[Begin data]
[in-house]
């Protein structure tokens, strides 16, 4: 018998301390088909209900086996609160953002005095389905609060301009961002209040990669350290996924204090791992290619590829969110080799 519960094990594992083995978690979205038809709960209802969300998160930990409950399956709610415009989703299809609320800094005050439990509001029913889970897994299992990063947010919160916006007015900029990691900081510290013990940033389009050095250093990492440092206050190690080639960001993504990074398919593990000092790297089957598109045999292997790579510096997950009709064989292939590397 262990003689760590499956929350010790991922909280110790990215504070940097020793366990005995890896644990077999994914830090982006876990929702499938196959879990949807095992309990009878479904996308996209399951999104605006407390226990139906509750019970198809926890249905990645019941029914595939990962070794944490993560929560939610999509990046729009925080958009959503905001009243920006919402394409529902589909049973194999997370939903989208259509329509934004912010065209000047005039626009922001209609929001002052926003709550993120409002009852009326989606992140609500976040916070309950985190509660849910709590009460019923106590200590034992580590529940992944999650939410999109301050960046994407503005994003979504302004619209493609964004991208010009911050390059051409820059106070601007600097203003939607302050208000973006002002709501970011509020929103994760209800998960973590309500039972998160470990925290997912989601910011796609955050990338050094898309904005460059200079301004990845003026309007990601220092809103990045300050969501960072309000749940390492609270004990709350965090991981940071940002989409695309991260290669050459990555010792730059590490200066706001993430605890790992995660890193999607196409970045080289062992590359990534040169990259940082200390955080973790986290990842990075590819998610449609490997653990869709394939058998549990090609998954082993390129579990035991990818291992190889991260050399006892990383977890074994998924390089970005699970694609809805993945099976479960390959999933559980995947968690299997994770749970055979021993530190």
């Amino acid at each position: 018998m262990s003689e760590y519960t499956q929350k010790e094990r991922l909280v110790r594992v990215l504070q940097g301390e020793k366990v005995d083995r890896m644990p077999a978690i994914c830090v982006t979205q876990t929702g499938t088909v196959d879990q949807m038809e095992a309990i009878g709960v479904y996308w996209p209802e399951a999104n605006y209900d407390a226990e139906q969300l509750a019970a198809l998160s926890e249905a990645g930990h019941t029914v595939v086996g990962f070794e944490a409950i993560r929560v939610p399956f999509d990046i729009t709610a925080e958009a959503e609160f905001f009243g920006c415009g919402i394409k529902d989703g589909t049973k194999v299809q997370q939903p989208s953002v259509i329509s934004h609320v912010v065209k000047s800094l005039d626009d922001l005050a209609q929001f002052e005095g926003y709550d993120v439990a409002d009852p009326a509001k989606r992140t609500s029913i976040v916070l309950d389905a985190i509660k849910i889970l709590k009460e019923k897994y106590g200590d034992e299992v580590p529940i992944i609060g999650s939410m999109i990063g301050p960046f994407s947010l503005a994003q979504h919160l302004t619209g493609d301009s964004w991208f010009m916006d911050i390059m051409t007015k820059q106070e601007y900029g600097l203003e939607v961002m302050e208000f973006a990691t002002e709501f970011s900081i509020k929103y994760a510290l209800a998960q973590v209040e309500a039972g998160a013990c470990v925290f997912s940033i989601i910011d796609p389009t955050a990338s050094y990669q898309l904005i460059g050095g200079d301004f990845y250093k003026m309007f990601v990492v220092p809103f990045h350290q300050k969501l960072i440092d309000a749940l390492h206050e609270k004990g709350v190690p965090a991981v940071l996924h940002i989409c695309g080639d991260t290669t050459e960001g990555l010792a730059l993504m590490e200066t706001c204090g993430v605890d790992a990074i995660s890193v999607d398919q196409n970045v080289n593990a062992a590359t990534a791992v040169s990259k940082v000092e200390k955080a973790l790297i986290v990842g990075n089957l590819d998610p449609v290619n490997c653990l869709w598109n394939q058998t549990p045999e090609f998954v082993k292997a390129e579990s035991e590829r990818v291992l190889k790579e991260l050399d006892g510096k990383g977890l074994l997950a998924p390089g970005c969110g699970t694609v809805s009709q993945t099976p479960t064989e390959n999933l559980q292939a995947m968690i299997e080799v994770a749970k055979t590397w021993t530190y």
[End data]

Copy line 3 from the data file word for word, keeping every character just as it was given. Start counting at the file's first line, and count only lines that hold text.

């Amino acid at each position: 018998m262990s003689e760590y519960t499956q929350k010790e094990r991922l909280v110790r594992v990215l504070q940097g301390e020793k366990v005995d083995r890896m644990p077999a978690i994914c830090v982006t979205q876990t929702g499938t088909v196959d879990q949807m038809e095992a309990i009878g709960v479904y996308w996209p209802e399951a999104n605006y209900d407390a226990e139906q969300l509750a019970a198809l998160s926890e249905a990645g930990h019941t029914v595939v086996g990962f070794e944490a409950i993560r929560v939610p399956f999509d990046i729009t709610a925080e958009a959503e609160f905001f009243g920006c415009g919402i394409k529902d989703g589909t049973k194999v299809q997370q939903p989208s953002v259509i329509s934004h609320v912010v065209k000047s800094l005039d626009d922001l005050a209609q929001f002052e005095g926003y709550d993120v439990a409002d009852p009326a509001k989606r992140t609500s029913i976040v916070l309950d389905a985190i509660k849910i889970l709590k009460e019923k897994y106590g200590d034992e299992v580590p529940i992944i609060g999650s939410m999109i990063g301050p960046f994407s947010l503005a994003q979504h919160l302004t619209g493609d301009s964004w991208f010009m916006d911050i390059m051409t007015k820059q106070e601007y900029g600097l203003e939607v961002m302050e208000f973006a990691t002002e709501f970011s900081i509020k929103y994760a510290l209800a998960q973590v209040e309500a039972g998160a013990c470990v925290f997912s940033i989601i910011d796609p389009t955050a990338s050094y990669q898309l904005i460059g050095g200079d301004f990845y250093k003026m309007f990601v990492v220092p809103f990045h350290q300050k969501l960072i440092d309000a749940l390492h206050e609270k004990g709350v190690p965090a991981v940071l996924h940002i989409c695309g080639d991260t290669t050459e960001g990555l010792a730059l993504m590490e200066t706001c204090g993430v605890d790992a990074i995660s890193v999607d398919q196409n970045v080289n593990a062992a590359t990534a791992v040169s990259k940082v000092e200390k955080a973790l790297i986290v990842g990075n089957l590819d998610p449609v290619n490997c653990l869709w598109n394939q058998t549990p045999e090609f998954v082993k292997a390129e579990s035991e590829r990818v291992l190889k790579e991260l050399d006892g510096k990383g977890l074994l997950a998924p390089g970005c969110g699970t694609v809805s009709q993945t099976p479960t064989e390959n999933l559980q292939a995947m968690i299997e080799v994770a749970k055979t590397w021993t530190y």